Creating Agreements

Investors should protect their positions during the option periods by using well-written real estate option agreements that clearly define the terms, conditions, and provisions of the agreement, along with the rights and responsibilities of both parties. Have a board-certified real estate attorney draw up your option agreements. Option agreements must include the following provisions:

Option Fee. Include the full amount paid as the option fee and state that it is to be credited toward the purchase price when the option is exercised. The amount of the option fee is negotiable and depends upon the length of the option period and the value of the property. As a general rule, never pay more than 5 percent of a property's value as an option fee.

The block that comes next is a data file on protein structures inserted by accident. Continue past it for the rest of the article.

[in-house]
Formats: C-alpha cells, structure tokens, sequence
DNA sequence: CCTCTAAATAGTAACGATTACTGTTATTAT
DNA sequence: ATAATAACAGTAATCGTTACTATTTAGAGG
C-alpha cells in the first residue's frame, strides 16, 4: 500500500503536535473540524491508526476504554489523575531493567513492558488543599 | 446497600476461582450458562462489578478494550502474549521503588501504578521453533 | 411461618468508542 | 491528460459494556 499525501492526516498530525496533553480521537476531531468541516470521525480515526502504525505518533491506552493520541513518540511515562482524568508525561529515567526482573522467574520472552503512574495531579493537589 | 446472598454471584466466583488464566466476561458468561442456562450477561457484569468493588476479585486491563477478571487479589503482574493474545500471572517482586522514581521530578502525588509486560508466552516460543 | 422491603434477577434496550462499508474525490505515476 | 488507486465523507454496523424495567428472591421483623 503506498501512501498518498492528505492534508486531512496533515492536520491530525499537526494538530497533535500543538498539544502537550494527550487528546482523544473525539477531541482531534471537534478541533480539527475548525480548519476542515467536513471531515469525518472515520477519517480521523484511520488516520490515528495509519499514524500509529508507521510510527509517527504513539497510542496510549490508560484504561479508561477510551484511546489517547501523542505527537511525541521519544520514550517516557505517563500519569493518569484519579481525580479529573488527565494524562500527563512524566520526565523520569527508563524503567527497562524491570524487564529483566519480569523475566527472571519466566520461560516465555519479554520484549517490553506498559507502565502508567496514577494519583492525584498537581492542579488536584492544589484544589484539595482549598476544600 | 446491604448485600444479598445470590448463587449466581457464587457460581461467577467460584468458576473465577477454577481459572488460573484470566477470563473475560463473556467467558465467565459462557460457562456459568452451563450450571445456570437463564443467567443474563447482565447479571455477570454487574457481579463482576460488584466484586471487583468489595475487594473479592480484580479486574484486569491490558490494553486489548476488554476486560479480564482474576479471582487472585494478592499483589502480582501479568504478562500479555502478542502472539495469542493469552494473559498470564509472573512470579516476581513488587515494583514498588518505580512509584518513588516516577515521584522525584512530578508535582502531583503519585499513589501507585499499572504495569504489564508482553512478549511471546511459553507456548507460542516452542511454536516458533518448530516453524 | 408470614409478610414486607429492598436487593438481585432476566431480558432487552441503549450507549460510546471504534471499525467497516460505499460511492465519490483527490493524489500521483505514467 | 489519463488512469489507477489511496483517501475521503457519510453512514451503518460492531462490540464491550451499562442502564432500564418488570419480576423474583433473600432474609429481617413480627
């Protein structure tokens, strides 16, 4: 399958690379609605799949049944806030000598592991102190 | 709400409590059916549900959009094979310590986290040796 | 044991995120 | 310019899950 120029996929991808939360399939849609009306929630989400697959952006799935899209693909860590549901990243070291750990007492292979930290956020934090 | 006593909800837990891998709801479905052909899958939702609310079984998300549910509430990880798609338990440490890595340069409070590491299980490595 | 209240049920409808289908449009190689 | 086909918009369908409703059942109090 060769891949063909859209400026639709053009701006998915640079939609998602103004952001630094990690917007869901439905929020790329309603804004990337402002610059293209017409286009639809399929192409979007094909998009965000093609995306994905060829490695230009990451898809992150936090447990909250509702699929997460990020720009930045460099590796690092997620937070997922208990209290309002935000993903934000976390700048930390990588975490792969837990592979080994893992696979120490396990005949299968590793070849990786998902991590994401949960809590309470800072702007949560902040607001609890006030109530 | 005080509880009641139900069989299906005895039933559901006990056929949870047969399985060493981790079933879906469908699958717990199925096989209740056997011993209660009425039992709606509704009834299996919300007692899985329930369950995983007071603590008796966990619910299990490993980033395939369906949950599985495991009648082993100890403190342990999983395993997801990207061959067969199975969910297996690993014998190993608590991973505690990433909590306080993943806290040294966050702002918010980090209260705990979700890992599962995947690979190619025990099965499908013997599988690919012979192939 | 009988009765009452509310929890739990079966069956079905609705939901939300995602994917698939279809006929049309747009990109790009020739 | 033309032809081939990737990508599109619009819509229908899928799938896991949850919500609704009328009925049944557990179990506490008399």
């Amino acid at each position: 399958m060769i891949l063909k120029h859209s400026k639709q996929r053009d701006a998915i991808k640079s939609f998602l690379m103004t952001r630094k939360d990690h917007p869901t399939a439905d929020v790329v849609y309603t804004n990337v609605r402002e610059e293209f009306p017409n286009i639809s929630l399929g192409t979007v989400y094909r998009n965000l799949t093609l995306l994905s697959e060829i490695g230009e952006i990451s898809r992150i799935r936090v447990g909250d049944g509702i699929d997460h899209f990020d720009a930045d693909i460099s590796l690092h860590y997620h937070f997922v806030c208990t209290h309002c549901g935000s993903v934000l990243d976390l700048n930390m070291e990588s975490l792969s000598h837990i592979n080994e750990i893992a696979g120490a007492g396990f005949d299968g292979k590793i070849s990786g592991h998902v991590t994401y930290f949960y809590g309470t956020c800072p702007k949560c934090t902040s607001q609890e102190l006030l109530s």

Option Period . State the exact length of the real estate option period by calendar dates. Try to negotiate six-month to 12-month option periods.

Purchase Price. Specify the fixed purchase price of the property under option, including how the purchase is to be financed. Financial tests are not usually necessary.

Exercise of Option. Outline exactly how the optionee is to exercise the option to purchase, including the method for notifying the optioner. Send the optioner an exercise of option notification letter by certified mail, with a return receipt requested.

Option Period Extension. State the optionee's right to extend the option period, including the length and cost of each extension period. Aim to negotiate three-month to six-month extensions at no more than $500 a month.